Track 1: DOCUMENTATION AND DIAGNOSTICS – UNDERSTANDING HISTORIC PLACES / Volet 1 : Documentation et diagnostic – Comprendre les lieux historiques

Documenting, Unearthing and Unraveling the Cultural Landscape and Built Heritage of T2

Friday, October 13
8:30 AM - 10:00 AM

As the concept of cultural landscape has evolved since its formal recognition in the early twentieth-century, it has been adopted and applied as a practical tool to a variety of disciplines, such as cultural geography, architecture, archaeology, environmental design and planning, all of which understand that the appropriate and deferential management of sensitive and significant cultural landscapes can successfully integrate multiple, and at times, competing historical perspectives, promote sustainable land-use practices, enhance natural landscape values and maintain biological diversity.

This paper will present the Thibodeau 2 Site (T2), a multi-component site located within the community of Poplar Grove, Nova Scotia, as a cultural landscape, built heritage and documentation case study, representing a continuing landscape. As such, it is defined as “one that retains an active social role in contemporary society closely associated with the traditional way of life, and in which the evolutionary process is still in progress. At the same time it exhibits significant material evidence of its evolution over time”.

The Thibodeau 2 Site is situated within a large operating dairy farm, the current owner of which is a direct descendent of the original Planter family that was granted the land in 1760. The landowner reported that several large stones visible within a portion of pasture represented the remains of “The Old French House”, a structure, which according to anecdotal evidence, was standing on the property when the Planters arrived in the mid-eighteenth century. Fortunately, several photographs of this structure remain extant and suggest the site contains not only evidence of a Pre-Deportation Acadian settlement, but also the remains of an early Planter occupation that utilized and enhanced the existing Acadian infrastructure.

The process of understanding a landscape ranges from rapid overview using existing maps, photographs, oral history reports, historic data, archeological and architectural interpretation through to the detailed survey and analysis of material using all of the technologies and available know-how. For this project both image and non-image based documentation and testing technology was applied.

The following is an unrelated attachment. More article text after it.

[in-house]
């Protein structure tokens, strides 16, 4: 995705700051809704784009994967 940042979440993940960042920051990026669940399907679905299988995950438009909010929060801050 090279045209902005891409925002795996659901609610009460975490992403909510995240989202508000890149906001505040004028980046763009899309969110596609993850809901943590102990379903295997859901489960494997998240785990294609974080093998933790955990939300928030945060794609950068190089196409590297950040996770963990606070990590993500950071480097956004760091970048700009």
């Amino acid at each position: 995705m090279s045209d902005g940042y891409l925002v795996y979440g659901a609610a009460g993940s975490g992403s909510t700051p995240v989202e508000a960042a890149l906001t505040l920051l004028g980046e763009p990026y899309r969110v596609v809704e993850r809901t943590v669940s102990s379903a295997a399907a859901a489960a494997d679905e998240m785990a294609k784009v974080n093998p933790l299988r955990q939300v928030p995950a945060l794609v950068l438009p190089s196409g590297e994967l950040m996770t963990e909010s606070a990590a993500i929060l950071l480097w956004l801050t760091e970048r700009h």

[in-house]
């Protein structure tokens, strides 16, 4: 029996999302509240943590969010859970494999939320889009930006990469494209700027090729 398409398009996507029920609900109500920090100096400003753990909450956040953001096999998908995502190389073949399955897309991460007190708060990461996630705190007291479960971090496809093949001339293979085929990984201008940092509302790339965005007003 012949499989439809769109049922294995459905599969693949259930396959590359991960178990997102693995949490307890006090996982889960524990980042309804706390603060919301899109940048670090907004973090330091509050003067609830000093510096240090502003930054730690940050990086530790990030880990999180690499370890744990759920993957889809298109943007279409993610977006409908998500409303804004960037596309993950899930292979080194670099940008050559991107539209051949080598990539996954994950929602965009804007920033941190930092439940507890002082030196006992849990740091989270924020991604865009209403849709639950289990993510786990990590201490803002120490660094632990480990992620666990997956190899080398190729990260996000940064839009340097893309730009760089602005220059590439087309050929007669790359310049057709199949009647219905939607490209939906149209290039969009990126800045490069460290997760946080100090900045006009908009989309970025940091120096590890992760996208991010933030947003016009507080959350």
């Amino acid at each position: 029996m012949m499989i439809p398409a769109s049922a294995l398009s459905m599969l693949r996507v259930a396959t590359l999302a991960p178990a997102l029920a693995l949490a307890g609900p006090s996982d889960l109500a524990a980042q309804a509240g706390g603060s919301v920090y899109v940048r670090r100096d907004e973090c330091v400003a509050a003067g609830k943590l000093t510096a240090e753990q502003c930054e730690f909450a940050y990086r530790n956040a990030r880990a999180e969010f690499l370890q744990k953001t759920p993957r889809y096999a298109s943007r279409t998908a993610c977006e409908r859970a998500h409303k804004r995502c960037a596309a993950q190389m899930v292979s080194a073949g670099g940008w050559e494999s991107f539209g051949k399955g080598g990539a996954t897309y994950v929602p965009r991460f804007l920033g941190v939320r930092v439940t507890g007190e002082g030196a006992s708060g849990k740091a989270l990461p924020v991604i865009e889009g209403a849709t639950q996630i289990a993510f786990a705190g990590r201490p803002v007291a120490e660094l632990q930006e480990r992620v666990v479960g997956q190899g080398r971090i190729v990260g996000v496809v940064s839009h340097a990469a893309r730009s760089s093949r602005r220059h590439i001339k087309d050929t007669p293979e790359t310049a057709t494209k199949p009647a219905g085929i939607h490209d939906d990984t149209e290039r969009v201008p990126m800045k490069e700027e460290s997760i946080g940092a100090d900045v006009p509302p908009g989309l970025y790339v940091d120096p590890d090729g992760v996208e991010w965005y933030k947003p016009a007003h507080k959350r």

The “Metric Survey” and the exploration utilized technologies that included hand survey, REDM total station, close-range photogrammetry, Lidar, EM38 Ground Conductivity, Building Information Modeling, and reflectance transformation imaging.

Virtual 3D hyperlinked models were constructed of buildings both formally and presently associated with the site including their time specific landscapes, thus providing a heads-up venue through applications such as BIMx Hyper-model that can be uploaded to Apple and Android smart devices for natural, game-like exploration of archeological and architectural research in real-time.

Technologies from the intersecting professions of archeology and architecture were united thereby adding to Cultural Landscape terms “research related” and “planning related” a new cyber vantage point called “now”.

Learning Objectives:

Gregory J. MacNeil, Architect

Vice President
Jerry MacNeil Architctecs Limited

Gregory MacNeil is an architect and President of the Nova Scotia Association of Architects. He oversees image-based building documentation and visualization services at Jerry MacNeil Architects Limited, a 39-year old firm permitted to engage in the practice of architecture in Nova Scotia.

His holds a Bachelor of Arts in International Relations, Bachelor of Environmental Design Studies and Master of Architecture degrees and has completed postgraduate studies at the Norwegian University of Science and Technology.

He has been published, carried out conservation work in Canada, Germany, and the United States, and has presented papers in Canada, Norway, and the Czech Republic

Presentation(s):

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